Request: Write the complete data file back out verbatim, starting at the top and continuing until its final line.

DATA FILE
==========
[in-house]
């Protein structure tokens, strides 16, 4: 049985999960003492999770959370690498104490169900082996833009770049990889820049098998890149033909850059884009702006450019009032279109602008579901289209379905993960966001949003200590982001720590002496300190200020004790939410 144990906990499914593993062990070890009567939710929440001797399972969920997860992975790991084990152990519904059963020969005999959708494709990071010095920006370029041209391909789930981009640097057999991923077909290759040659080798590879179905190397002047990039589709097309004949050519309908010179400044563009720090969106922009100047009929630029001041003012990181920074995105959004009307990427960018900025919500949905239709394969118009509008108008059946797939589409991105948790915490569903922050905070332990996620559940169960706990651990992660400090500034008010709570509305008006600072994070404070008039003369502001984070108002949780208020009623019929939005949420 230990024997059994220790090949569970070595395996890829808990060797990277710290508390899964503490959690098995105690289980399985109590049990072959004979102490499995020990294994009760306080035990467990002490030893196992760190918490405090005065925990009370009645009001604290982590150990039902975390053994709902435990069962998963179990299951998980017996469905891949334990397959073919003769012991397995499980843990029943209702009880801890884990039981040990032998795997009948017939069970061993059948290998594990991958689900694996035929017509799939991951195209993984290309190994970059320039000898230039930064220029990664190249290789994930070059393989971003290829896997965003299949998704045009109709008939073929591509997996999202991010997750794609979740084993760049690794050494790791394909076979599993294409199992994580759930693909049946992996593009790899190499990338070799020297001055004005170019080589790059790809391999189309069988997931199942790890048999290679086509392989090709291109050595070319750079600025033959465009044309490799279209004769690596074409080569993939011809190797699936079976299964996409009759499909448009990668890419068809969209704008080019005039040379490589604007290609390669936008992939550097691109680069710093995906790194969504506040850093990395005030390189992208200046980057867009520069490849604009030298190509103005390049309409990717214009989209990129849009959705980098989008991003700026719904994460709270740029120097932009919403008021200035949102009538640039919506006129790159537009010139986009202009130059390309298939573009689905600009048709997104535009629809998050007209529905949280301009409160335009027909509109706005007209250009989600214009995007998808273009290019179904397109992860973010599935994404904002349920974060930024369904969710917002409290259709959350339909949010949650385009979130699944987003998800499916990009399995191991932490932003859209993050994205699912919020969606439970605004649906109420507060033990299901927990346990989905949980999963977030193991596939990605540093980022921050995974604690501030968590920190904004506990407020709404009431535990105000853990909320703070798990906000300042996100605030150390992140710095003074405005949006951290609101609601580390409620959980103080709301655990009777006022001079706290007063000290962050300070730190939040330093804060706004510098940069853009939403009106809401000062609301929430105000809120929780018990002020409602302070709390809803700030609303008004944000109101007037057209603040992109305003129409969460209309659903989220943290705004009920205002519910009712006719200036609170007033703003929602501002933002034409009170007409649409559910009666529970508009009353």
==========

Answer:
[in-house]
């Protein structure tokens, strides 16, 4: 049985999960003492999770959370690498104490169900082996833009770049990889820049098998890149033909850059884009702006450019009032279109602008579901289209379905993960966001949003200590982001720590002496300190200020004790939410 144990906990499914593993062990070890009567939710929440001797399972969920997860992975790991084990152990519904059963020969005999959708494709990071010095920006370029041209391909789930981009640097057999991923077909290759040659080798590879179905190397002047990039589709097309004949050519309908010179400044563009720090969106922009100047009929630029001041003012990181920074995105959004009307990427960018900025919500949905239709394969118009509008108008059946797939589409991105948790915490569903922050905070332990996620559940169960706990651990992660400090500034008010709570509305008006600072994070404070008039003369502001984070108002949780208020009623019929939005949420 230990024997059994220790090949569970070595395996890829808990060797990277710290508390899964503490959690098995105690289980399985109590049990072959004979102490499995020990294994009760306080035990467990002490030893196992760190918490405090005065925990009370009645009001604290982590150990039902975390053994709902435990069962998963179990299951998980017996469905891949334990397959073919003769012991397995499980843990029943209702009880801890884990039981040990032998795997009948017939069970061993059948290998594990991958689900694996035929017509799939991951195209993984290309190994970059320039000898230039930064220029990664190249290789994930070059393989971003290829896997965003299949998704045009109709008939073929591509997996999202991010997750794609979740084993760049690794050494790791394909076979599993294409199992994580759930693909049946992996593009790899190499990338070799020297001055004005170019080589790059790809391999189309069988997931199942790890048999290679086509392989090709291109050595070319750079600025033959465009044309490799279209004769690596074409080569993939011809190797699936079976299964996409009759499909448009990668890419068809969209704008080019005039040379490589604007290609390669936008992939550097691109680069710093995906790194969504506040850093990395005030390189992208200046980057867009520069490849604009030298190509103005390049309409990717214009989209990129849009959705980098989008991003700026719904994460709270740029120097932009919403008021200035949102009538640039919506006129790159537009010139986009202009130059390309298939573009689905600009048709997104535009629809998050007209529905949280301009409160335009027909509109706005007209250009989600214009995007998808273009290019179904397109992860973010599935994404904002349920974060930024369904969710917002409290259709959350339909949010949650385009979130699944987003998800499916990009399995191991932490932003859209993050994205699912919020969606439970605004649906109420507060033990299901927990346990989905949980999963977030193991596939990605540093980022921050995974604690501030968590920190904004506990407020709404009431535990105000853990909320703070798990906000300042996100605030150390992140710095003074405005949006951290609101609601580390409620959980103080709301655990009777006022001079706290007063000290962050300070730190939040330093804060706004510098940069853009939403009106809401000062609301929430105000809120929780018990002020409602302070709390809803700030609303008004944000109101007037057209603040992109305003129409969460209309659903989220943290705004009920205002519910009712006719200036609170007033703003929602501002933002034409009170007409649409559910009666529970508009009353």